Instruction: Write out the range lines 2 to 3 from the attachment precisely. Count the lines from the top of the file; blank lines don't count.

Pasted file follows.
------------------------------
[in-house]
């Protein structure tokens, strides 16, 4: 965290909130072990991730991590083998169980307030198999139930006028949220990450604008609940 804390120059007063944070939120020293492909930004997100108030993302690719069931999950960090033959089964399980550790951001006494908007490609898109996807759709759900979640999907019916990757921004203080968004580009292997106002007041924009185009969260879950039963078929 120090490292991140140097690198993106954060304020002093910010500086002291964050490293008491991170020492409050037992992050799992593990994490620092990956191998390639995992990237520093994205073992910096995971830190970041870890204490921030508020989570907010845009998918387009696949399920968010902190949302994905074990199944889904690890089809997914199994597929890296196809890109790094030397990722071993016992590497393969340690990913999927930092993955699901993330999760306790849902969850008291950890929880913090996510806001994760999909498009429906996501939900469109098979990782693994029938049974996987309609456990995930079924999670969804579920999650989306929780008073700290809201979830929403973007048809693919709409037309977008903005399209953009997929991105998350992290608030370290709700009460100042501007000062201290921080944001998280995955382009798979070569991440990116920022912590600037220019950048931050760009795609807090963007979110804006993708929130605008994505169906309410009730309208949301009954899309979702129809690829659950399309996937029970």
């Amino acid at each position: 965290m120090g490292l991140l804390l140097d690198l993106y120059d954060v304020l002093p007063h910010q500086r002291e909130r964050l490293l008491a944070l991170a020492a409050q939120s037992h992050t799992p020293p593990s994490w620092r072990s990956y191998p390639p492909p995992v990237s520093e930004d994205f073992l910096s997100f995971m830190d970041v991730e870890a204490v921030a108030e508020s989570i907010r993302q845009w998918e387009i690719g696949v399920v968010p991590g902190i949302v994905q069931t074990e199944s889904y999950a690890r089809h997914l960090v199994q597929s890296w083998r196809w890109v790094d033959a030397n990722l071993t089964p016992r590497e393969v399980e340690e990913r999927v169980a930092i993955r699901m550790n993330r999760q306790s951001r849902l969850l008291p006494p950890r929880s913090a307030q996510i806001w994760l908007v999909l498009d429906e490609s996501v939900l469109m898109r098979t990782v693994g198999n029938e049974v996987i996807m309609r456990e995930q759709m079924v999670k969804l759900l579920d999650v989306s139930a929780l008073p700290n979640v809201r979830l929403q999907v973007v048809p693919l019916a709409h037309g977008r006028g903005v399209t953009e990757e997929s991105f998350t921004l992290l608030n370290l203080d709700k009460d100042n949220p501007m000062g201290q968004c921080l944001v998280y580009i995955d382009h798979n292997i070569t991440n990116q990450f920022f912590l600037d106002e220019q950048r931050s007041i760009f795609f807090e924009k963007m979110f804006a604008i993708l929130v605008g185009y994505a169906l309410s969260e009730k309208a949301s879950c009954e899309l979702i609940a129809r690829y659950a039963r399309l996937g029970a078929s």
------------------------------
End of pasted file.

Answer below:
């Protein structure tokens, strides 16, 4: 965290909130072990991730991590083998169980307030198999139930006028949220990450604008609940 804390120059007063944070939120020293492909930004997100108030993302690719069931999950960090033959089964399980550790951001006494908007490609898109996807759709759900979640999907019916990757921004203080968004580009292997106002007041924009185009969260879950039963078929 120090490292991140140097690198993106954060304020002093910010500086002291964050490293008491991170020492409050037992992050799992593990994490620092990956191998390639995992990237520093994205073992910096995971830190970041870890204490921030508020989570907010845009998918387009696949399920968010902190949302994905074990199944889904690890089809997914199994597929890296196809890109790094030397990722071993016992590497393969340690990913999927930092993955699901993330999760306790849902969850008291950890929880913090996510806001994760999909498009429906996501939900469109098979990782693994029938049974996987309609456990995930079924999670969804579920999650989306929780008073700290809201979830929403973007048809693919709409037309977008903005399209953009997929991105998350992290608030370290709700009460100042501007000062201290921080944001998280995955382009798979070569991440990116920022912590600037220019950048931050760009795609807090963007979110804006993708929130605008994505169906309410009730309208949301009954899309979702129809690829659950399309996937029970």
């Amino acid at each position: 965290m120090g490292l991140l804390l140097d690198l993106y120059d954060v304020l002093p007063h910010q500086r002291e909130r964050l490293l008491a944070l991170a020492a409050q939120s037992h992050t799992p020293p593990s994490w620092r072990s990956y191998p390639p492909p995992v990237s520093e930004d994205f073992l910096s997100f995971m830190d970041v991730e870890a204490v921030a108030e508020s989570i907010r993302q845009w998918e387009i690719g696949v399920v968010p991590g902190i949302v994905q069931t074990e199944s889904y999950a690890r089809h997914l960090v199994q597929s890296w083998r196809w890109v790094d033959a030397n990722l071993t089964p016992r590497e393969v399980e340690e990913r999927v169980a930092i993955r699901m550790n993330r999760q306790s951001r849902l969850l008291p006494p950890r929880s913090a307030q996510i806001w994760l908007v999909l498009d429906e490609s996501v939900l469109m898109r098979t990782v693994g198999n029938e049974v996987i996807m309609r456990e995930q759709m079924v999670k969804l759900l579920d999650v989306s139930a929780l008073p700290n979640v809201r979830l929403q999907v973007v048809p693919l019916a709409h037309g977008r006028g903005v399209t953009e990757e997929s991105f998350t921004l992290l608030n370290l203080d709700k009460d100042n949220p501007m000062g201290q968004c921080l944001v998280y580009i995955d382009h798979n292997i070569t991440n990116q990450f920022f912590l600037d106002e220019q950048r931050s007041i760009f795609f807090e924009k963007m979110f804006a604008i993708l929130v605008g185009y994505a169906l309410s969260e009730k309208a949301s879950c009954e899309l979702i609940a129809r690829y659950a039963r399309l996937g029970a078929s």